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Gorongosa Coffee Offers a World-Saving Sustainability Model
By Gretchen Gales
Gorongosa Coffee isn’t your typical “feel-good” premium coffee brand for a cause. Instead, the brand is the example of the way a cause-focused brand should be: people first and community-centered. Based out of Gorongosa National Park, it could be the key to making the country of Mozambique the epicenter of a business model sustainable enough to save the planet.
Formerly owned and operated by the Portuguese as a tourist attraction, Gorongosa National Park is home to one of the world’s most biodiverse rainforests. Before the entire country was liberated from occupation in 1972, the park only served as a means of income for the Porteguese, not for those actively living in the community, for 17 years. The country only experienced three years of peace until 1975 when Mozambique was launched into a civil war for yet another 17 years.
By the 1990’s, lingering colonialism along with damages sustained from war destroyed the park’s resources and drained its funding. The then president Joaquim Chissano sought out opportunities to rebuild the country, including the park. In 2004, Chissano spoke at Harvard University and caught the attention of philanthropist Greg Carr, who serves as the current president of the park. Chissano invited him to be part of the Gorongosa Restoration Project, often regarded as the greatest human and wildlife success stories in the Sub-Saharan region of Africa for a good reason.
This was immediately obvious to Eric Wilburn, the Chief Operating Officer (COO) of Gorongosa Coffee, who joined the Peace Corps in 2012 where he served in Mozambique until 2014. Already passionate about ecological justice, he instantly fell in love with Gorongosa and their dedication to ensuring the whole community was at the center of their own park. That dedication has only amplified since becoming the COO.
“What makes us different is that we are owned by the park, not the other way around,” said Wilburn. “[CEO Matt Jordan, the Director of Sustainability, and I] live under the structure of the park, which controls the funds. 100% of the profits go directly to supporting those living in the park, both the people and animals.”
There are three primary causes Gorongosa Coffee supports: girls’ education, wildlife conservation, and environmental sustainability. These three causes are what Wilburn and the rest of the park highlight as the crucial triad responsible for restoring the earth and ensuring an equitable future.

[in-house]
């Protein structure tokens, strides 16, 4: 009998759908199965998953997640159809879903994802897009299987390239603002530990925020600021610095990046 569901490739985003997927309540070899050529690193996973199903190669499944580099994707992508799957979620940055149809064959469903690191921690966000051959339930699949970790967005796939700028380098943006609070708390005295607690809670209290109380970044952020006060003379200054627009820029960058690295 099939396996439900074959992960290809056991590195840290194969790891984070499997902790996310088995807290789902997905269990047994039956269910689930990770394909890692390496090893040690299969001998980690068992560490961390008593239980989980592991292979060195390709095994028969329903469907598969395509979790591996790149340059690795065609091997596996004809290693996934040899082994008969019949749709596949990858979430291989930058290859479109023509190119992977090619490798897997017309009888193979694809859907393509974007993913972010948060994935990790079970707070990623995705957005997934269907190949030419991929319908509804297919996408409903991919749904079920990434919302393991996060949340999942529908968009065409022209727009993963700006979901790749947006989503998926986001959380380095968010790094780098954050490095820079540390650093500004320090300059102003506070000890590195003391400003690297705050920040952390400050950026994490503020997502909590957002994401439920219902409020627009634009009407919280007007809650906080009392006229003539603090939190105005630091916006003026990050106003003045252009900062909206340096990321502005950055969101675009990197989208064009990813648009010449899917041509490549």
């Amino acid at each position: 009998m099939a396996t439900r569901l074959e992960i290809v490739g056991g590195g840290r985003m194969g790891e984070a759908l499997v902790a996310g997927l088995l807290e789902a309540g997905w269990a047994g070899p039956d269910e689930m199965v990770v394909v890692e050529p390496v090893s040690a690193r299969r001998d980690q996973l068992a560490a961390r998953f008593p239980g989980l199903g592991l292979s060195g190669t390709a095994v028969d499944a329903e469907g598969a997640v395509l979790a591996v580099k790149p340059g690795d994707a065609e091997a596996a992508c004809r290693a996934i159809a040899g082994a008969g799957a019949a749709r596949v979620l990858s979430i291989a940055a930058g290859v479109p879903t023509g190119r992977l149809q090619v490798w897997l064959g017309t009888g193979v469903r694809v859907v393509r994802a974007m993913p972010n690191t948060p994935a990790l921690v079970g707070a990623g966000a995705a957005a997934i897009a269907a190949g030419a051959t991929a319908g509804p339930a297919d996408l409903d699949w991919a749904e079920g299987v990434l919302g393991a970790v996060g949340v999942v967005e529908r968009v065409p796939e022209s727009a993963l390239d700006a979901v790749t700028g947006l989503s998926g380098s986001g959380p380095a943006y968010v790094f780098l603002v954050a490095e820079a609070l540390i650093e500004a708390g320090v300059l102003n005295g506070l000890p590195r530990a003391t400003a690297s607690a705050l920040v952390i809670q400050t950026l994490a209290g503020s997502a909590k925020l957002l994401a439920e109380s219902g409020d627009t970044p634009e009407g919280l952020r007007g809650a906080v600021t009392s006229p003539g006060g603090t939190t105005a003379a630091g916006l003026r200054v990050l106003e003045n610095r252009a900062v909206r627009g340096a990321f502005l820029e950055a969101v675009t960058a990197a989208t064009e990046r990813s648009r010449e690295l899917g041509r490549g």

“If you want socioeconomic and environmental stability, you need to invest in girls’ education,” asserted Wilburn. “Right now, we are trying to build 100 schools in the buffer zone where there are high densities of people living outside of the park, but are still a key part of the park for resources. They have first hand influence on wildlife and the large area just outside of the park.”
Thanks to the focus on wildlife, Gorongosa National Park has reintroduced many species that disappeared or had dwindling numbers after the civil war. The staff were able to reintroduce zebras, wild dogs, pygmy chameleons, lions, and 470 different bird species. After Mozambique’s Civil War, there were only 100 elephants and 20 lions left in the park. With restoration efforts, there are now over 700 elephants and 150 lions roaming the park. Buffalos, hippos, and additional elephants were brought in the park to supplement existing species.
The animals are able to thrive thanks to the tremendous efforts of Gorongosa National Park to plant thousands of various species of plants, mostly saplings and coffee bushes. Their primary mission of restoring the rainforest as an inhabitable location was how Gorongosa Coffee got started in the first place.
“Rainforests are key for pulling CO2 out of the air. Rainforests are the lungs of our planet, and having a revitalized ecosystem,” noted Wilburn. “One of the major problems was that local farmers only had potatoes as their lone income crop. The process would take two years only to have them move to another plot of land. They barely received income from the potatoes, averaging less than a dollar a day.”
Thanks to restoration efforts, around 500 farmers are employed in the park to tend to 50,000 saplings and 500,000 coffee bushes now occupying the forest. The coffee bushes also give a new crop for the farmers to tend to and to make a livable profit.
When COVID-19 became a pandemic, Gorongosa Coffee briefly shifted its proceeds towards illness prevention education and obtaining medical supplies as they became available. They also spent time weaving masks to distribute to the community. The entire park made the decision as one unit to allocate funding towards the cause up until recently. But even with a global pandemic as a threat and the park still closed to the public, Wilburn is confident that they will not lose progress.
“The people of Mozambique have adapted to diseases in ways the western world has not. They are also more emotionally resilient after experiencing hurricanes, armed conflict from rebel groups, and other diseases such as malaria, HIV, and waterborne illnesses which [are prevalent] in the country. But I have full faith that they will overcome and recover from [COVID-19] without a doubt,” said Wilburn.
Combined with the undeniable resilience of the Mozambican people and the flourishing park, Wilburn and the rest of the staff see a future where all business models run on what is best for a community and not for personal gain. “If every business was owned by a nonprofit, imagine what the world would look like.”
Click here to find out more about Gorongosa National Park and here to visit Gorongosa Coffee’s website.
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